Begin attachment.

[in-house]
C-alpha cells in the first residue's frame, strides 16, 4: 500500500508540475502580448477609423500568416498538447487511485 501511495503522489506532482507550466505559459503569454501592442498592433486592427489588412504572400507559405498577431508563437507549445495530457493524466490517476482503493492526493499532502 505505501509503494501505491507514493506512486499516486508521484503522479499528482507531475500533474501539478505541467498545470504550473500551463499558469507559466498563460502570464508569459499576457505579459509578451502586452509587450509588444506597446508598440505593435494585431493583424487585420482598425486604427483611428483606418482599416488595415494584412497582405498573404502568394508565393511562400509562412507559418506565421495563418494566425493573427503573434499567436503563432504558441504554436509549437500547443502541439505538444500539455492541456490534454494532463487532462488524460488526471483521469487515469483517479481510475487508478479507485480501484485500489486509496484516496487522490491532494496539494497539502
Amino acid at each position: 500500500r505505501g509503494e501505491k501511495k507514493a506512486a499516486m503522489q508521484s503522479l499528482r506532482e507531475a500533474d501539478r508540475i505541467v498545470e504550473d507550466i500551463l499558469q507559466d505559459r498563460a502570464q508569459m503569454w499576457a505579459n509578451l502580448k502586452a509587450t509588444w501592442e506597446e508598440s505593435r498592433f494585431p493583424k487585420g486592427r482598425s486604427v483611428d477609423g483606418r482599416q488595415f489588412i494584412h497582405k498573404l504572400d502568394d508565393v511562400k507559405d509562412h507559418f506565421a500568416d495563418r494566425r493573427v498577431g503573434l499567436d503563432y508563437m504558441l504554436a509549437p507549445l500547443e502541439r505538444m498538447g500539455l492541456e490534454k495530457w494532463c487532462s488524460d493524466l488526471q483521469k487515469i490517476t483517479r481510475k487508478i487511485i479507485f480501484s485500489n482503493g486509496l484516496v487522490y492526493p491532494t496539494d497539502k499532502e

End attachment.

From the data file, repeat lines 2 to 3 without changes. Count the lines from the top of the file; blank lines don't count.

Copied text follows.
C-alpha cells in the first residue's frame, strides 16, 4: 500500500508540475502580448477609423500568416498538447487511485 501511495503522489506532482507550466505559459503569454501592442498592433486592427489588412504572400507559405498577431508563437507549445495530457493524466490517476482503493492526493499532502 505505501509503494501505491507514493506512486499516486508521484503522479499528482507531475500533474501539478505541467498545470504550473500551463499558469507559466498563460502570464508569459499576457505579459509578451502586452509587450509588444506597446508598440505593435494585431493583424487585420482598425486604427483611428483606418482599416488595415494584412497582405498573404502568394508565393511562400509562412507559418506565421495563418494566425493573427503573434499567436503563432504558441504554436509549437500547443502541439505538444500539455492541456490534454494532463487532462488524460488526471483521469487515469483517479481510475487508478479507485480501484485500489486509496484516496487522490491532494496539494497539502
Amino acid at each position: 500500500r505505501g509503494e501505491k501511495k507514493a506512486a499516486m503522489q508521484s503522479l499528482r506532482e507531475a500533474d501539478r508540475i505541467v498545470e504550473d507550466i500551463l499558469q507559466d505559459r498563460a502570464q508569459m503569454w499576457a505579459n509578451l502580448k502586452a509587450t509588444w501592442e506597446e508598440s505593435r498592433f494585431p493583424k487585420g486592427r482598425s486604427v483611428d477609423g483606418r482599416q488595415f489588412i494584412h497582405k498573404l504572400d502568394d508565393v511562400k507559405d509562412h507559418f506565421a500568416d495563418r494566425r493573427v498577431g503573434l499567436d503563432y508563437m504558441l504554436a509549437p507549445l500547443e502541439r505538444m498538447g500539455l492541456e490534454k495530457w494532463c487532462s488524460d493524466l488526471q483521469k487515469i490517476t483517479r481510475k487508478i487511485i479507485f480501484s485500489n482503493g486509496l484516496v487522490y492526493p491532494t496539494d497539502k499532502e